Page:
Ben Curlee says it may sound a little strange but conversing with people in Ireland reminds him a little bit of east Alabama.
“There are a lot of cultural and worldview differences, but at the end of the day the Catholic and high Protestant influence in Ireland gives the people there a passing familiarity with the gospel,” said Curlee, pastor of Lineville Baptist Church in Carey Baptist Association. “They may belong to a church and go for weddings and funerals. Talking with them sounds a lot like talking to a buddy just down the road who might be a member of so-and-so Baptist church but doesn’t have a real understanding of the gospel.”
Making this connection has impacted Curlee and his church deeply. Lineville Baptist has a growing partnership with two Alabama natives serving in Ireland as International Mission Board missionaries and has sent three missions teams since September 2018.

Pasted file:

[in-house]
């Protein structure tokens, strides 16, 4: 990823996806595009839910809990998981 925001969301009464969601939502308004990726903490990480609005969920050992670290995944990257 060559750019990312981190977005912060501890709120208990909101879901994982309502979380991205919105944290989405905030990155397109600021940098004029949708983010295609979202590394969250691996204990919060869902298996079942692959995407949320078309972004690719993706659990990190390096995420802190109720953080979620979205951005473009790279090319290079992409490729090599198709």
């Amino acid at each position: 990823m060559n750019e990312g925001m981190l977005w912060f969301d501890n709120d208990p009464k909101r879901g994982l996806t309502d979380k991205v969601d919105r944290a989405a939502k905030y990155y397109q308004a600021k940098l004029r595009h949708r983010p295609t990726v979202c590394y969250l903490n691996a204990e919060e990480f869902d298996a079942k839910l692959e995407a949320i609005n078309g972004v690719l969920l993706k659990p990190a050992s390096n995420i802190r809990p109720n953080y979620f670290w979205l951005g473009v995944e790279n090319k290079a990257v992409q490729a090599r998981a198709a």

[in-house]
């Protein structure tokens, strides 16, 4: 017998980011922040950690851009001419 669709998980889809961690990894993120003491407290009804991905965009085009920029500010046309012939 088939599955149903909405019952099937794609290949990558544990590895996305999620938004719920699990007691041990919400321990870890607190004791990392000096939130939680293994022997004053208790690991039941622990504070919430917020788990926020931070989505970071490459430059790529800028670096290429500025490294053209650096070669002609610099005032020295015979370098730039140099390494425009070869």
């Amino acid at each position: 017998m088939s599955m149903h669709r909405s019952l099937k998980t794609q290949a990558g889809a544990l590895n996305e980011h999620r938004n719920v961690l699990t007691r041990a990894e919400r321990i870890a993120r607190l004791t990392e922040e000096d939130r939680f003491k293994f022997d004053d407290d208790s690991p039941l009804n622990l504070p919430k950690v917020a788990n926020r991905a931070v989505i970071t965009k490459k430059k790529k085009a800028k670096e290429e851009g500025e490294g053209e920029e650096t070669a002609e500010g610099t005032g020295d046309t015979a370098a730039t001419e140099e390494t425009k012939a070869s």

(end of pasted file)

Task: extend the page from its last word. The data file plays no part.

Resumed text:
It becomes real
“Our church has come alive with the understanding of lostness in Europe,” Curlee said. “For those who have been it has changed the way they see missions.”
When you spend time with missionaries, go to their grocery store, meet the friends they’re trying to reach and visit the coffee shop where they are working to engage people it becomes real, he said.
“We have names, faces and a relationship with folks who partner with us and directly benefit from our Lottie Moon emphasis,” Curlee said. “Our church is passionate and loves the work we accomplish together through the Lottie Moon Christmas Offering, but this gives us a personal touch we’ve never had before.”
It’s also been a reminder of what’s important and how God uses the faithfulness of believers to push the gospel into the darkness, he said. “This partnership is a powerful tool that the Lord is using to stir our hearts and wake us up.” (Grace Thornton)